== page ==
The Last of a Species

Death of the last male northern white rhino


Photo provided by Flickr user Heather Paul.

Last month, the world’s last male northern white rhino, Sudan, passed away. Due to his old age and multiple infections, Sudan’s death was by no means a surprising occurrence. His health had been deteriorating at a steady rate, and it was predicted that he would not survive. Guarded and surrounded by those who cared for him, he was euthanized Monday, March 19th. He leaves two northern white female rhinos behind, and many have labeled it the end of the endangered species.

However, there could still be some hope left for the preservation of these animals. Scientists are already hard at work coming up with numerous ways to avoid total extinction. One of the methods includes mating with a different species. The southern white rhino is not extinct, and although the offspring would not be 100% northern white rhino, it is preferred in comparison to letting the species die out.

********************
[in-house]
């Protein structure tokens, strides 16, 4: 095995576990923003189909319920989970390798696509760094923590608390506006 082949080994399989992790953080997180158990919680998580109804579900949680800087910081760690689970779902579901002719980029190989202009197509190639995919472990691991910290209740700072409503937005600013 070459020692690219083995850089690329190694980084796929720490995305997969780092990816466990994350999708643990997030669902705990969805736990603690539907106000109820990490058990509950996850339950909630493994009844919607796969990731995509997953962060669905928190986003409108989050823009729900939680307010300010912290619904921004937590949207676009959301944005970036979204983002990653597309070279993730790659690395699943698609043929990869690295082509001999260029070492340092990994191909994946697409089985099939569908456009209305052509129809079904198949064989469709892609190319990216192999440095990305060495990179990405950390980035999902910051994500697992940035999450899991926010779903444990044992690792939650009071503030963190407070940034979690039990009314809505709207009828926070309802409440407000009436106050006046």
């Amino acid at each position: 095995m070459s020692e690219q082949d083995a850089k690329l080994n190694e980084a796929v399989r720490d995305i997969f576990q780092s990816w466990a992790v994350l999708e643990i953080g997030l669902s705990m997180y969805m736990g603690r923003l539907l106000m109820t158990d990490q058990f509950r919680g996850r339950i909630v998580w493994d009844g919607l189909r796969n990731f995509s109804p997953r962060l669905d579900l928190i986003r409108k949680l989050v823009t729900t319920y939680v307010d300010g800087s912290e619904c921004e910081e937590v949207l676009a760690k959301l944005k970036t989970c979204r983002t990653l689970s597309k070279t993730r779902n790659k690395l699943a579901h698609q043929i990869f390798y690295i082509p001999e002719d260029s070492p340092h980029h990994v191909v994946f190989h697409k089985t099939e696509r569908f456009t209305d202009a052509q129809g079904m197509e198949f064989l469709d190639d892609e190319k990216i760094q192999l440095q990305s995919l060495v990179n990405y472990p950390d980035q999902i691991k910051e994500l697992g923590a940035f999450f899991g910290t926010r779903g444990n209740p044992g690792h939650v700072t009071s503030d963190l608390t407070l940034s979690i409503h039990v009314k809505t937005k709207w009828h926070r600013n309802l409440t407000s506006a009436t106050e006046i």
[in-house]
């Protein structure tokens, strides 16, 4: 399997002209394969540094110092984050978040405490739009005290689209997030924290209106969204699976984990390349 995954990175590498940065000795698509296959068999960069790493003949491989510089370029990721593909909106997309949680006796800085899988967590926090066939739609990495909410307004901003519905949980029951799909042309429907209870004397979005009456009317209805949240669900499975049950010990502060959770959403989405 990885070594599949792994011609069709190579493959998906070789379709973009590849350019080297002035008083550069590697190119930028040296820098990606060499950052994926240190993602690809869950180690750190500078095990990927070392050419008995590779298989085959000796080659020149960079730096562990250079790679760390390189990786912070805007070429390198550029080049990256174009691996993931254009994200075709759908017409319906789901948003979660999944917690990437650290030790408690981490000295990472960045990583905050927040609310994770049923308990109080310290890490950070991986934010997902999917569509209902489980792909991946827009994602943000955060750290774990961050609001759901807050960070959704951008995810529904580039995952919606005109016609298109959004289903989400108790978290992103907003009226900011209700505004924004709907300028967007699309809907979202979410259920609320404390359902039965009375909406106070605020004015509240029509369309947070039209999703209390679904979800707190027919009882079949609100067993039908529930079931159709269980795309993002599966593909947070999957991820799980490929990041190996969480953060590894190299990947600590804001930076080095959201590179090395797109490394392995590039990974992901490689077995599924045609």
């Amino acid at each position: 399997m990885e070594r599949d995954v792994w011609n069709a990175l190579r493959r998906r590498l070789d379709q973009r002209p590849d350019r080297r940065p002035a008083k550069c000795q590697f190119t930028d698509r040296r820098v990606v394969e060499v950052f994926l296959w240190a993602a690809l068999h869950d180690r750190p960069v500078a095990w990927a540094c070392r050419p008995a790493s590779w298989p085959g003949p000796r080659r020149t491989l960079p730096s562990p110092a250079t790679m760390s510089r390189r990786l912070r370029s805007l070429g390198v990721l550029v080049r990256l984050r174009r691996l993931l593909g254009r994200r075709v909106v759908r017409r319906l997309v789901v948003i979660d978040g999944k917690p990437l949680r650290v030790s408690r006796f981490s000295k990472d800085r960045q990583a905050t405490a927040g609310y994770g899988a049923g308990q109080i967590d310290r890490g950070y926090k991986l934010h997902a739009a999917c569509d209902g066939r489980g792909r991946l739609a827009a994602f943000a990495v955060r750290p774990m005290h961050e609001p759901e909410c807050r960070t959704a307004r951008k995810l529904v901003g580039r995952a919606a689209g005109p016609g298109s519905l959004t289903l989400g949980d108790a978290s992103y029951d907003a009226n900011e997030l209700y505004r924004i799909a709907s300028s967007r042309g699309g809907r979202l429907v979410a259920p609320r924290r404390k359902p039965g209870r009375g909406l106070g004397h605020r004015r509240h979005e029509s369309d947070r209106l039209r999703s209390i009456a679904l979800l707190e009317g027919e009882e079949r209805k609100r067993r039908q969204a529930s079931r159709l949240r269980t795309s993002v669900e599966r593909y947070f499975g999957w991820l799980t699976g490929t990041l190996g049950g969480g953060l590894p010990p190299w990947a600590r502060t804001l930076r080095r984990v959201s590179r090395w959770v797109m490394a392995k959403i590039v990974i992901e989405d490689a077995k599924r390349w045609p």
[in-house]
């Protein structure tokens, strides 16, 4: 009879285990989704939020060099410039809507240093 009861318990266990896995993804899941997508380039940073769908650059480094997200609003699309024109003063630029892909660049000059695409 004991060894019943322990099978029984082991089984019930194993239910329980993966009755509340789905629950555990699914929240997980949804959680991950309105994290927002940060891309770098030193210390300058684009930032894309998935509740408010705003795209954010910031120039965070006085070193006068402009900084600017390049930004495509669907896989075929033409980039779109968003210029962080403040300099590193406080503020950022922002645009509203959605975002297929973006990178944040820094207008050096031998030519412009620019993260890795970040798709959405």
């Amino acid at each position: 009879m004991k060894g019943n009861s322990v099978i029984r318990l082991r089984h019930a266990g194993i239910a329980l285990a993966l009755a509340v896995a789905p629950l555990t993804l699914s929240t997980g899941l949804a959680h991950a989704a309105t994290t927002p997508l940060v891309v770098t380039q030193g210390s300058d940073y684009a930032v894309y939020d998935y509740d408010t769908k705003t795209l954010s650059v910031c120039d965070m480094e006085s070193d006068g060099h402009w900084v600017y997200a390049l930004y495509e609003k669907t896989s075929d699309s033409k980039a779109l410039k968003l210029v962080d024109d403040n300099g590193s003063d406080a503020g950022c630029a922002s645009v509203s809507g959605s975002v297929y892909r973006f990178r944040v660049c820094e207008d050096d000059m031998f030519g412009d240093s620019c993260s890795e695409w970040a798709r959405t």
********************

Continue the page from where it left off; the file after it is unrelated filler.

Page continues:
Scientists are also contemplating vitro fertilization, as they were able to preserve some of Sudan’s genetic material before his passing. They plan to use this technique to artificially impregnate one of the last two female northern white rhinos or one of the female southern white rhinos. If they succeed, then it would ensure the continuation of the species.

With the threat of the northern white rhinos going extinct within the next decade, the sole focus is on Najin and Futu, the two female rhinos left. Although the time limit seems dire, conservationists are optimistic about the chances of success considering the artificial impregnation. If all else fails, then the merging of the northern white rhinos species with the southern white rhinos seems to be a surefire success. However bumpy the road ahead may be, conversationalist group WildAid plans to do whatever they can do in their power to keep this species alive.